People change. And when they do, their brains change too.
The MyConnectome project has characterized how the brain of one person changes over the course of more than one year. It is almost certainly the most ambitious study of a single living person’s brain ever attempted. The data will provide new insights into the dynamics of brain activity and their relationship to bodily metabolism and psychological function. The project is also openly sharing a large amount of biological data for future reuse.
The data from this study have already resulted in a number of academic papers:
Poldrack RA, Laumann TO, Koyejo O, Gregory B, Hover A, Chen MY, Luci J, Joo SJ, Handwerker D, Liang J, Boyd R, Hunicke- Smith S, Simpson ZB, Caven T, Sochat V, Shine JM, Gordon E, Snyder AZ, Adeyemo B, Petersen SE, Glahn D, McKay DR, Curran JE, Göring HHH, Carless MA, Blangero J, Frick L, Marcotte E, Mumford JA (2015). Long-term neural and physiological phenotyping of a single human. Nature Communications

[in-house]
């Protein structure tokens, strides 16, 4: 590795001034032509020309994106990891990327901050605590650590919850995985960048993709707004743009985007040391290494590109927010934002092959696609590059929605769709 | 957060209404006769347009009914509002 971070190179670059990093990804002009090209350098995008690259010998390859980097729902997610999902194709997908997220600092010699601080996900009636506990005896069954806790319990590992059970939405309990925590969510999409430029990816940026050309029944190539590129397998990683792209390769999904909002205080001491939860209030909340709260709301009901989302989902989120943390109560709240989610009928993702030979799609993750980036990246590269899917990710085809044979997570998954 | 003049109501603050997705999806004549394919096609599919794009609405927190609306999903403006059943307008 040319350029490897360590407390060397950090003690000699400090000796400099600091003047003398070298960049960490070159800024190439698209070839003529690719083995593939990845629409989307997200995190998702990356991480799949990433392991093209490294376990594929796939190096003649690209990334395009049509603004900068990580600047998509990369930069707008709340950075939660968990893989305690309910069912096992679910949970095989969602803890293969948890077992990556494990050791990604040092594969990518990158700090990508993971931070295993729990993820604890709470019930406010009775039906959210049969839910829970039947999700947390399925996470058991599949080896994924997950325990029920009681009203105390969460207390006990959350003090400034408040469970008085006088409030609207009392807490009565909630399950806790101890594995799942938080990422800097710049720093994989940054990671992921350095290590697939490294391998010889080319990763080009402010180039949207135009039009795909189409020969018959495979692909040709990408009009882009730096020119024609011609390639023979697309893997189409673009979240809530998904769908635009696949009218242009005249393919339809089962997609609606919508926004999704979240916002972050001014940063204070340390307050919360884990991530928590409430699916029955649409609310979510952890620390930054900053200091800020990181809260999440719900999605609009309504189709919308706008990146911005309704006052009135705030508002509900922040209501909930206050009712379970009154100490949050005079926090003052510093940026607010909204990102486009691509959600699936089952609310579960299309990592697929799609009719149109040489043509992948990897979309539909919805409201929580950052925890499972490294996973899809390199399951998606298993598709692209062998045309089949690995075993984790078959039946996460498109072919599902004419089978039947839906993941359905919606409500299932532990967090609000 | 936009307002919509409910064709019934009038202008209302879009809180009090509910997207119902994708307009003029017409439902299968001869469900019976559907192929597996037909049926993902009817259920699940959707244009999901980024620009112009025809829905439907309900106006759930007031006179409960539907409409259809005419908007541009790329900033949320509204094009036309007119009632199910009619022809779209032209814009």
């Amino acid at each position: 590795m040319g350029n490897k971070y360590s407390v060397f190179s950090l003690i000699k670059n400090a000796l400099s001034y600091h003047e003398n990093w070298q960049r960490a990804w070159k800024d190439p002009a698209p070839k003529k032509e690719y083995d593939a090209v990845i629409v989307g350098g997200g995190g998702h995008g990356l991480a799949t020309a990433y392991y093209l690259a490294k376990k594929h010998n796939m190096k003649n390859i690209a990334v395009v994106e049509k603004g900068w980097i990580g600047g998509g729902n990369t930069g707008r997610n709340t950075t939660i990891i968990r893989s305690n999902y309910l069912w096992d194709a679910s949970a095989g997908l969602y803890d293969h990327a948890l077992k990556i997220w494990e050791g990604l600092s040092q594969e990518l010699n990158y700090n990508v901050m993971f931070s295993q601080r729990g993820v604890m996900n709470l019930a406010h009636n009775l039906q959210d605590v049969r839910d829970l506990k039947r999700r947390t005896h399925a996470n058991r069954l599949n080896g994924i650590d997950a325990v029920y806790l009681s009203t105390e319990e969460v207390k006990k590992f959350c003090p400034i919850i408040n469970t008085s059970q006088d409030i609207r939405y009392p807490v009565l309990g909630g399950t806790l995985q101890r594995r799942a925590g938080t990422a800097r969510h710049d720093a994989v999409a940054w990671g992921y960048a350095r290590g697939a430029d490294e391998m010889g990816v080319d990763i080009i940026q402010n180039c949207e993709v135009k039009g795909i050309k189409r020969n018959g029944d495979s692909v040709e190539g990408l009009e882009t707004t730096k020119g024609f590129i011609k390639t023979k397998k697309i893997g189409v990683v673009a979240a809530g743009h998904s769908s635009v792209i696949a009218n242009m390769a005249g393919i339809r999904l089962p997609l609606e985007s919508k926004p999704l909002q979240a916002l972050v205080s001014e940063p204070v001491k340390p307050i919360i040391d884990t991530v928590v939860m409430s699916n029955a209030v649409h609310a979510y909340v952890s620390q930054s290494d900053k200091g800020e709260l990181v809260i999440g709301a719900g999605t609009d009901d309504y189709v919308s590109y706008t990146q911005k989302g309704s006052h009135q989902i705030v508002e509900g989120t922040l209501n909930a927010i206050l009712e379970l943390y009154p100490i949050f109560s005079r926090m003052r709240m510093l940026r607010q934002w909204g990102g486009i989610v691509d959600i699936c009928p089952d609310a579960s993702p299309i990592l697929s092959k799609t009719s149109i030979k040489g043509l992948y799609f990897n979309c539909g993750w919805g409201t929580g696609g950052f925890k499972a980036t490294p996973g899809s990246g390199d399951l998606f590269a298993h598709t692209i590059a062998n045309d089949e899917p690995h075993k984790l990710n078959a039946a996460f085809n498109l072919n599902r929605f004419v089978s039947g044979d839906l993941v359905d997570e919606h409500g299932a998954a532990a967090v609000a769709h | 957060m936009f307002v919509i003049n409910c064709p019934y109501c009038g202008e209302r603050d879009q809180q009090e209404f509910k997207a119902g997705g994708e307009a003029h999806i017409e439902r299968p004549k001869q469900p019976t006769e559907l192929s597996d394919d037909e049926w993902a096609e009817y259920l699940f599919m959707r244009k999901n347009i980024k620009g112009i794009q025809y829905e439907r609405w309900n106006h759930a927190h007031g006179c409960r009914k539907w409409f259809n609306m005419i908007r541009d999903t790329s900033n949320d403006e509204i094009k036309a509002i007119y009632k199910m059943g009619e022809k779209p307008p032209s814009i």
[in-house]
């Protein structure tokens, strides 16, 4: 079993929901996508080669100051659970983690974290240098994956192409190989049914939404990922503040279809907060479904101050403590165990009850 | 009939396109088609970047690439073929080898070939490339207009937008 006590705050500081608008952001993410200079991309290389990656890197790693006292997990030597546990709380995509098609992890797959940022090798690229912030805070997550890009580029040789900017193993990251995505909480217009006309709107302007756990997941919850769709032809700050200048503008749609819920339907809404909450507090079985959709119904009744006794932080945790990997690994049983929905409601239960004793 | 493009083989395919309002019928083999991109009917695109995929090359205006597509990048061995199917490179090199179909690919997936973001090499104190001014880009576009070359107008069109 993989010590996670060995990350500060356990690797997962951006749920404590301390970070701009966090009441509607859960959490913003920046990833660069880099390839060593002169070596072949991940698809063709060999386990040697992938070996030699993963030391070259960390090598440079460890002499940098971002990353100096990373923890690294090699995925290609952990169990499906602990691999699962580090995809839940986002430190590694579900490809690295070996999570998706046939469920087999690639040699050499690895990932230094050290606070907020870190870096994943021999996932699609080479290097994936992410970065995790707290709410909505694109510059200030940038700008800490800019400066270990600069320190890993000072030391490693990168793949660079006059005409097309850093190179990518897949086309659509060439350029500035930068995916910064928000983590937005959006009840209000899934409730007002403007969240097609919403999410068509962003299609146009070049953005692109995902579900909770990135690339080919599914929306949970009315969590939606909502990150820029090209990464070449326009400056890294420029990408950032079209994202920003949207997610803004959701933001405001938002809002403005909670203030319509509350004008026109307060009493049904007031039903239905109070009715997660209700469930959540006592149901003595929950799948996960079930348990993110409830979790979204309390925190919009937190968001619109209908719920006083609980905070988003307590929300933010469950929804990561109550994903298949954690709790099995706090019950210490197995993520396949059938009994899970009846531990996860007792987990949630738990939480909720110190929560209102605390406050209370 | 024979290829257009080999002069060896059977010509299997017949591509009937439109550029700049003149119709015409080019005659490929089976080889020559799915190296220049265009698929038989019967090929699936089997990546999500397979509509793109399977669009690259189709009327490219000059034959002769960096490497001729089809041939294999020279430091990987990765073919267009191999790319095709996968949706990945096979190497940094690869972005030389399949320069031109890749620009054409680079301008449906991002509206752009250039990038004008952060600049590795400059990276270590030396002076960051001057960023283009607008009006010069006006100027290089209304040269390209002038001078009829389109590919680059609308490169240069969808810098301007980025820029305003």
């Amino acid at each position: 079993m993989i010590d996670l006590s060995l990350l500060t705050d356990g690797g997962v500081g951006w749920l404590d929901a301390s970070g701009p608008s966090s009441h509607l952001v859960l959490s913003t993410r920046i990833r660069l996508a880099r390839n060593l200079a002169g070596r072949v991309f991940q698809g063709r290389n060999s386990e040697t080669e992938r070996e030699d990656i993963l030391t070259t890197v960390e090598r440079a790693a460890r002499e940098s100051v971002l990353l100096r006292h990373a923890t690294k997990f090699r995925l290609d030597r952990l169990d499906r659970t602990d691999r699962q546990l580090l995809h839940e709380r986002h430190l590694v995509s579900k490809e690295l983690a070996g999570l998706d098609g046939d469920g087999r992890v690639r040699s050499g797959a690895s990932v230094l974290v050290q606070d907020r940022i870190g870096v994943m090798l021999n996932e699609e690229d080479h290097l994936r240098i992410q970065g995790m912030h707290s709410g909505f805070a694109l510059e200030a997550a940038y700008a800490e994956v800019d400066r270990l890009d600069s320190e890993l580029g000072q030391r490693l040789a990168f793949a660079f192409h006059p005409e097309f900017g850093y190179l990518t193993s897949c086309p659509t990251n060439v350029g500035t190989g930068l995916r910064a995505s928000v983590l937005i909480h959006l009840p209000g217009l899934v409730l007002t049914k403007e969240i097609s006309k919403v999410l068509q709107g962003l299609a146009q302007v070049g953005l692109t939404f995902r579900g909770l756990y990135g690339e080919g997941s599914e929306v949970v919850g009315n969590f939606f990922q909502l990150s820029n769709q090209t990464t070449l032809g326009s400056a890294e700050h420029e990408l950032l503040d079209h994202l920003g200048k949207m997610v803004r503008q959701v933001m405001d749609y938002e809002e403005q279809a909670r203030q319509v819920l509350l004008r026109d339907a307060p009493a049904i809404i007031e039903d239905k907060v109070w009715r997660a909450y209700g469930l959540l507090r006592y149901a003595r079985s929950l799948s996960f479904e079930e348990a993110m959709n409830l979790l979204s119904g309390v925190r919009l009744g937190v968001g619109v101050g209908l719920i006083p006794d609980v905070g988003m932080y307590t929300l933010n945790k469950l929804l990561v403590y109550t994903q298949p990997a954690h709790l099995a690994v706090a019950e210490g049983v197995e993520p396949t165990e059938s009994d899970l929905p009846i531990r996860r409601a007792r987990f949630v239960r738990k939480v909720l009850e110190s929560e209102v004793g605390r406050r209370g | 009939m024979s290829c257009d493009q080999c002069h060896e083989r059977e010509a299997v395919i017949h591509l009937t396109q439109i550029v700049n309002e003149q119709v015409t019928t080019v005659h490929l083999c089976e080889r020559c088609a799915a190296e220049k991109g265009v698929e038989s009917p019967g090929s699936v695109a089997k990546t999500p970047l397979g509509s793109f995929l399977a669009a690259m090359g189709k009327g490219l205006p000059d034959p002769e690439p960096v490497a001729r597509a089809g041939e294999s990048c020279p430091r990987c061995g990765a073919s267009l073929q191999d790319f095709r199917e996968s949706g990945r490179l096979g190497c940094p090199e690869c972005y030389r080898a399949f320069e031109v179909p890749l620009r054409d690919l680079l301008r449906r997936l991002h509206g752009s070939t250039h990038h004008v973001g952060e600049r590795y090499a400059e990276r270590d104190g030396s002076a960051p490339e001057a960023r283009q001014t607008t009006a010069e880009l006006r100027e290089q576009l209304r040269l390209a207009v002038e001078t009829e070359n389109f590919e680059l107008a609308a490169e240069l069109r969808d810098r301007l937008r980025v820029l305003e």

Laumann T, Gordon E, Adeyemo B, Snyder AZ, Joo SJ, Chen MY, Mumford JA, Poldrack RA, Petersen SE (2015). Functional network and areal organization of a densely-sampled individual human brain. Neuron, 87, 657-70.
Qin Y, Yao J, Wu DC, Nottingham RM, Mohr S, Hunicke-Smith S, Lambowitz AM (2015). High-throughput sequencing of human plasma RNA by using thermostable group II intron reverse transcriptase
RNA, 22: 111-128.